• Scarpa JC
      • Andrade M
      • Jacomo A.
      An Anatomical Basis for the Myofascial Trigger Points of the Abductor Hallucis Muscle.
      . There is high correlation to myofascial pain with the ABHM at the plantar calcaneus due to the highest concentration of entry points of the medial plantar nerve branches.
      Herniation of muscles was first discovered in 1929 by Ihde who recognized it in military personnel. Since then there has not been any case series, only isolated single case studies. Most hernia occurrences are in the lower extremity. The predisposing factors include congenital issues, nerve impingement, vascular compromise, and over load of myofascial activity
      • Lee HS
      • James M.
      Painful bilateral herniation of the anterior tibial muscle: a case report.
      . ABHM herniation is very rare and there is limited literature on it.
      Another effect on muscle herniation can be pre-existing joint disease. Joint hypermobility is a genetic connective tissue disorder
      • Colombi M
      • Dordoni C
      • Chiarelli N
      • Ritelli M.
      Differential diagnosis and diagnostic flow chart of joint hypermobility syndrome/ehlers-danlos syndrome hypermobility type compared to other heritable connective tissue disorders.
      . The recurring joint dislocations, chronic joint/limb pain, and positive family history are diagnostic criteria
      • Colombi M
      • Dordoni C
      • Chiarelli N
      • Ritelli M.
      Differential diagnosis and diagnostic flow chart of joint hypermobility syndrome/ehlers-danlos syndrome hypermobility type compared to other heritable connective tissue disorders.
      . Golightly et al found that joint hypermobility was not associated with foot and ankle disorders, but more so knee disorders
      • Golightly YM
      • Hannan MT
      • Nelson AE
      • Hillstrom HJ
      • Cleveland RJ
      • Kraus VB
      • Schwartz TA
      • Goode AP
      • Flowers P
      • Renner JB
      • Jordan JM.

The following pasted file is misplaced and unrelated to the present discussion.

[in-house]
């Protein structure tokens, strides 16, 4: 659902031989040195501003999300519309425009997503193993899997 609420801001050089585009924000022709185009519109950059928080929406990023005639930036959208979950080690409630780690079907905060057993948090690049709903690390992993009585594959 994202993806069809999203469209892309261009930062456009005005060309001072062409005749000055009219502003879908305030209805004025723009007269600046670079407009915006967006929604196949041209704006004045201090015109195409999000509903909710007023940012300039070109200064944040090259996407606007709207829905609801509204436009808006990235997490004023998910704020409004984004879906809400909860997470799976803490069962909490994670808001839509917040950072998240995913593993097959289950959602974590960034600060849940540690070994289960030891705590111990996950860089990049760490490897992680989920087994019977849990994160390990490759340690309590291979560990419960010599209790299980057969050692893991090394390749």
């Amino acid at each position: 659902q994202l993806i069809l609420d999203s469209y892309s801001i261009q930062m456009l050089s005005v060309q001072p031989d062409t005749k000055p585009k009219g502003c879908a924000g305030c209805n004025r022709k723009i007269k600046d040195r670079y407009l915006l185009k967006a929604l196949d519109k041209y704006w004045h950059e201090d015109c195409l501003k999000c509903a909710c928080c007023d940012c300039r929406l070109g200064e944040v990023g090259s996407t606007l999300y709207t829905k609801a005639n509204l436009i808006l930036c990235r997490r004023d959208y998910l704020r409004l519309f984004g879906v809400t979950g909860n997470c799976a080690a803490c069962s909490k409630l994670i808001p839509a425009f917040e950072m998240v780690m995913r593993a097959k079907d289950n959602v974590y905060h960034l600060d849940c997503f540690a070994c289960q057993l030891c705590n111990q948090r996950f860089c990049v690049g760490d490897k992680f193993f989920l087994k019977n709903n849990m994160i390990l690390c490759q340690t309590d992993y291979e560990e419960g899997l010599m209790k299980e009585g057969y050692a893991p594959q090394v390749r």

Relationship of Joint Hypermobility with Ankle and Foot Radiographic Osteoarthritis and Symptoms in a Community-Based Cohort.
      . This is important, because the gait cycle can be affected in many ways and cause abnormal stress to muscle, tendons, and joints in the lower extremity including the hip, knee, ankle, and foot. There is adequate research showing that joint hypermobility affects lateral ankle ligaments, but little research has been collected on hypermobility's effects on medial ankle ligaments. This case study will show that hypermobility can affect the medial ankle anatomy, relate to tarsal tunnel syndrome, and possibly cause muscle herniation. This case study will also help add to the body of literature on ligamentous laxity, tarsal tunnel syndrome, and adjacent tissue herniations.

      Case report

      A 29-year-old female presented with right foot pain. She suffered from chronic foot pain mostly during exercise and was possibly misdiagnosed for about 2 years. She was previously seen by multiple physicians who stated it was all related to the plantar fasciitis.
      About 1 month before presenting to our team, the patient began living with 5/10 dull pain during most of her daily activities like: walking, running, jogging, cycling. She states there was relief with complete bed rest, which was not possible with her lifestyle.
      About 1 week prior to the clinical visit, the patient stated she overdid it on activities (like cycling and running) and noticed numbness and tingling to the medial aspect of her foot. She reported pain, throbbing, with cramping located specifically to the medial arch. This pain was persistent even after normal activities of daily living. She tried over the counter pain medication without improvement. She stated she failed previous treatment options like modification of shoe gear, physical therapy, resting, and offloading. She tried over the counter orthotics with no relief. She tried those treatments for about 1 month before seeing our surgical team.
      The patient is a medical assistant who is on her feet at all times of the working day. She had a history of resolving plantar fasciitis. She had a past medical history of ligamentous laxity, plantar fasciitis, and no previous surgical history. She is not a smoker. She is not taking any prescription medications except over the counter pain relievers. She has no known drug allergies.
      The physical exam revealed palpable pulses to the right foot with unremarkable vascular status.